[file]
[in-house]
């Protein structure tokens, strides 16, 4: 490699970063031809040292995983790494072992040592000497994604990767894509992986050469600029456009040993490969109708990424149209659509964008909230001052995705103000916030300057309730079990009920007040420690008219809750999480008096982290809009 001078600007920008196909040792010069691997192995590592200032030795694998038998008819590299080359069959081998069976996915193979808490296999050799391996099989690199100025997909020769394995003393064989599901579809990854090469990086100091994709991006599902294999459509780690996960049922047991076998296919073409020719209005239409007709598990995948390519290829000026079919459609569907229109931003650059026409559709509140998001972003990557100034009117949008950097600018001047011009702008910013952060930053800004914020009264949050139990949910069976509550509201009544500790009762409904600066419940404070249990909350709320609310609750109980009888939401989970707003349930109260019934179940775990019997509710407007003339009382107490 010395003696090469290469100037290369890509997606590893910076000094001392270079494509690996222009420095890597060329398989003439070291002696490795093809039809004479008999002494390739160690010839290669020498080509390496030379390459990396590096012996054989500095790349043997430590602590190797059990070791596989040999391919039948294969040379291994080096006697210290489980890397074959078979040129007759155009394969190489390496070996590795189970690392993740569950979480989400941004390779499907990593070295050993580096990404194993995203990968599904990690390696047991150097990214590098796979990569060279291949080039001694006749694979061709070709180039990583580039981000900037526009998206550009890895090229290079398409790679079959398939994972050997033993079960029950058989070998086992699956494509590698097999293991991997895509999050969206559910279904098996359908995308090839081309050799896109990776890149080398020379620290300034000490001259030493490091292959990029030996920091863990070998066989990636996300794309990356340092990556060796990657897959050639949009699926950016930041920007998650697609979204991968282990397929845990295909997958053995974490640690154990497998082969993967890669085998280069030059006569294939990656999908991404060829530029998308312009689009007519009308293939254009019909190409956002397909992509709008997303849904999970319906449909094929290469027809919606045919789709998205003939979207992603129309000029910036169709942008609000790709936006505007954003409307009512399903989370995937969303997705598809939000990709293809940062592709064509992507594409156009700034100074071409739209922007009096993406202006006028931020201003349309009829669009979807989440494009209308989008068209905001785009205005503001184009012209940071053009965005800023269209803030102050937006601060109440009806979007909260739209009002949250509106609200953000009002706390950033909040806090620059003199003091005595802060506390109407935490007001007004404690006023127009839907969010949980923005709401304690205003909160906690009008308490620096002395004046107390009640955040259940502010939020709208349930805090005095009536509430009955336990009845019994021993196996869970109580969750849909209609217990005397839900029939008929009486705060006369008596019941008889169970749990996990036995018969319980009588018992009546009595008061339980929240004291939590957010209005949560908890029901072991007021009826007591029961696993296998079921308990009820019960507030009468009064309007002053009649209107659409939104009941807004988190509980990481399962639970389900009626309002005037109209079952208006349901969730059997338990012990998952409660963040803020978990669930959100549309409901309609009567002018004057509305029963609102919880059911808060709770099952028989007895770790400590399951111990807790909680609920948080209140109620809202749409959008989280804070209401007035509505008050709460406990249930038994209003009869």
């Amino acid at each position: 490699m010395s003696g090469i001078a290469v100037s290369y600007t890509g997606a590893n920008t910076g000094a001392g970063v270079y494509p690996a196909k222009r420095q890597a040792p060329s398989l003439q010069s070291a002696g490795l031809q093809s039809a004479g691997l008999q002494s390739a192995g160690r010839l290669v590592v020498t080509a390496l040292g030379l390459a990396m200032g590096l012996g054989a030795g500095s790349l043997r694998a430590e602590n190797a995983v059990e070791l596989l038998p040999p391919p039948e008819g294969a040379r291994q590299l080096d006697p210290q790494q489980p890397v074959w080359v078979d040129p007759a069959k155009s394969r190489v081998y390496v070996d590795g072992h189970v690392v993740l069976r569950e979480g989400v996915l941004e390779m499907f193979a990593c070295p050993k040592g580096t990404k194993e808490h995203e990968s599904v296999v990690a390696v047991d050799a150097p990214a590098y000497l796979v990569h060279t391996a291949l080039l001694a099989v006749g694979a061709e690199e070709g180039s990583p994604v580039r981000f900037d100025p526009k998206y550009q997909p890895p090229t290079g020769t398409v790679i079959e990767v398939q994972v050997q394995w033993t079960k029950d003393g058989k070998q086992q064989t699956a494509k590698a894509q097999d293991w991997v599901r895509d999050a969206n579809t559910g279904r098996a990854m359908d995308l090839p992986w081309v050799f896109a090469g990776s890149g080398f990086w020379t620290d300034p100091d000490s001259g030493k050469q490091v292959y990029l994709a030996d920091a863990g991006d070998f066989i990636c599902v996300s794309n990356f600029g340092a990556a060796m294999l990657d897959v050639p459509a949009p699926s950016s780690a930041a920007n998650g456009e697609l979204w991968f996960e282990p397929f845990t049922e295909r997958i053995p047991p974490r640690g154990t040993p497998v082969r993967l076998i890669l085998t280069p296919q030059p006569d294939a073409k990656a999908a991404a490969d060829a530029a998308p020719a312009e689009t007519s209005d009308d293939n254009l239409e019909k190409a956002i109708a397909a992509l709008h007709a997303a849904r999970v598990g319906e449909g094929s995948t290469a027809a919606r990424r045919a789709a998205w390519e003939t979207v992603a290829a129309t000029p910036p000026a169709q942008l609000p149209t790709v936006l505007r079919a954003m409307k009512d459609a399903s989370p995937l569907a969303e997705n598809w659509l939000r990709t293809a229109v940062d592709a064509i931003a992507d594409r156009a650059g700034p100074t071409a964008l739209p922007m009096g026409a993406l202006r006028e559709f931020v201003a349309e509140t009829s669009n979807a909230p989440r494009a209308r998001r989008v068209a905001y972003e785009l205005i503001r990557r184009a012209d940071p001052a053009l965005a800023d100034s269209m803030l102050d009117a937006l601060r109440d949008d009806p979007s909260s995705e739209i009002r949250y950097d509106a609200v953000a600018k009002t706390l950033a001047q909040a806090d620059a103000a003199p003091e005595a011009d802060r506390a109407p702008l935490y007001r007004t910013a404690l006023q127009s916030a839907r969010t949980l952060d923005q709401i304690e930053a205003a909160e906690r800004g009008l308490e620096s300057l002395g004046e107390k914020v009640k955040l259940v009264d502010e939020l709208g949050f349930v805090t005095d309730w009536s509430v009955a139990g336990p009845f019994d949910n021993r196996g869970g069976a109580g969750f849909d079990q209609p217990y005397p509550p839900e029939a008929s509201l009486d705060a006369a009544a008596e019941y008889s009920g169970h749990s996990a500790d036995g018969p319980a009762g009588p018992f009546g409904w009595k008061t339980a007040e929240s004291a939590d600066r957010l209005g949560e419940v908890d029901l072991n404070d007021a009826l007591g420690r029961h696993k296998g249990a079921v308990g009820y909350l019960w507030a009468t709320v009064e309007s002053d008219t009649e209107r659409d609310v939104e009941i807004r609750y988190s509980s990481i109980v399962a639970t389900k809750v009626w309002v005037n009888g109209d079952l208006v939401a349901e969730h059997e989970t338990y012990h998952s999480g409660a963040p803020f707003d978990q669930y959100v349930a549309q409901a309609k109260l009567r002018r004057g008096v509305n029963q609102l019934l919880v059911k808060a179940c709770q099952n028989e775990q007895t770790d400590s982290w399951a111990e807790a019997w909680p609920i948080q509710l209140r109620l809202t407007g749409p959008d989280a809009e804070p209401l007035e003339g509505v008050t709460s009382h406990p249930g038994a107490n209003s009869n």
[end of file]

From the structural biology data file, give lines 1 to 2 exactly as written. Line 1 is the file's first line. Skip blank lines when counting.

[in-house]
């Protein structure tokens, strides 16, 4: 490699970063031809040292995983790494072992040592000497994604990767894509992986050469600029456009040993490969109708990424149209659509964008909230001052995705103000916030300057309730079990009920007040420690008219809750999480008096982290809009 001078600007920008196909040792010069691997192995590592200032030795694998038998008819590299080359069959081998069976996915193979808490296999050799391996099989690199100025997909020769394995003393064989599901579809990854090469990086100091994709991006599902294999459509780690996960049922047991076998296919073409020719209005239409007709598990995948390519290829000026079919459609569907229109931003650059026409559709509140998001972003990557100034009117949008950097600018001047011009702008910013952060930053800004914020009264949050139990949910069976509550509201009544500790009762409904600066419940404070249990909350709320609310609750109980009888939401989970707003349930109260019934179940775990019997509710407007003339009382107490 010395003696090469290469100037290369890509997606590893910076000094001392270079494509690996222009420095890597060329398989003439070291002696490795093809039809004479008999002494390739160690010839290669020498080509390496030379390459990396590096012996054989500095790349043997430590602590190797059990070791596989040999391919039948294969040379291994080096006697210290489980890397074959078979040129007759155009394969190489390496070996590795189970690392993740569950979480989400941004390779499907990593070295050993580096990404194993995203990968599904990690390696047991150097990214590098796979990569060279291949080039001694006749694979061709070709180039990583580039981000900037526009998206550009890895090229290079398409790679079959398939994972050997033993079960029950058989070998086992699956494509590698097999293991991997895509999050969206559910279904098996359908995308090839081309050799896109990776890149080398020379620290300034000490001259030493490091292959990029030996920091863990070998066989990636996300794309990356340092990556060796990657897959050639949009699926950016930041920007998650697609979204991968282990397929845990295909997958053995974490640690154990497998082969993967890669085998280069030059006569294939990656999908991404060829530029998308312009689009007519009308293939254009019909190409956002397909992509709008997303849904999970319906449909094929290469027809919606045919789709998205003939979207992603129309000029910036169709942008609000790709936006505007954003409307009512399903989370995937969303997705598809939000990709293809940062592709064509992507594409156009700034100074071409739209922007009096993406202006006028931020201003349309009829669009979807989440494009209308989008068209905001785009205005503001184009012209940071053009965005800023269209803030102050937006601060109440009806979007909260739209009002949250509106609200953000009002706390950033909040806090620059003199003091005595802060506390109407935490007001007004404690006023127009839907969010949980923005709401304690205003909160906690009008308490620096002395004046107390009640955040259940502010939020709208349930805090005095009536509430009955336990009845019994021993196996869970109580969750849909209609217990005397839900029939008929009486705060006369008596019941008889169970749990996990036995018969319980009588018992009546009595008061339980929240004291939590957010209005949560908890029901072991007021009826007591029961696993296998079921308990009820019960507030009468009064309007002053009649209107659409939104009941807004988190509980990481399962639970389900009626309002005037109209079952208006349901969730059997338990012990998952409660963040803020978990669930959100549309409901309609009567002018004057509305029963609102919880059911808060709770099952028989007895770790400590399951111990807790909680609920948080209140109620809202749409959008989280804070209401007035509505008050709460406990249930038994209003009869």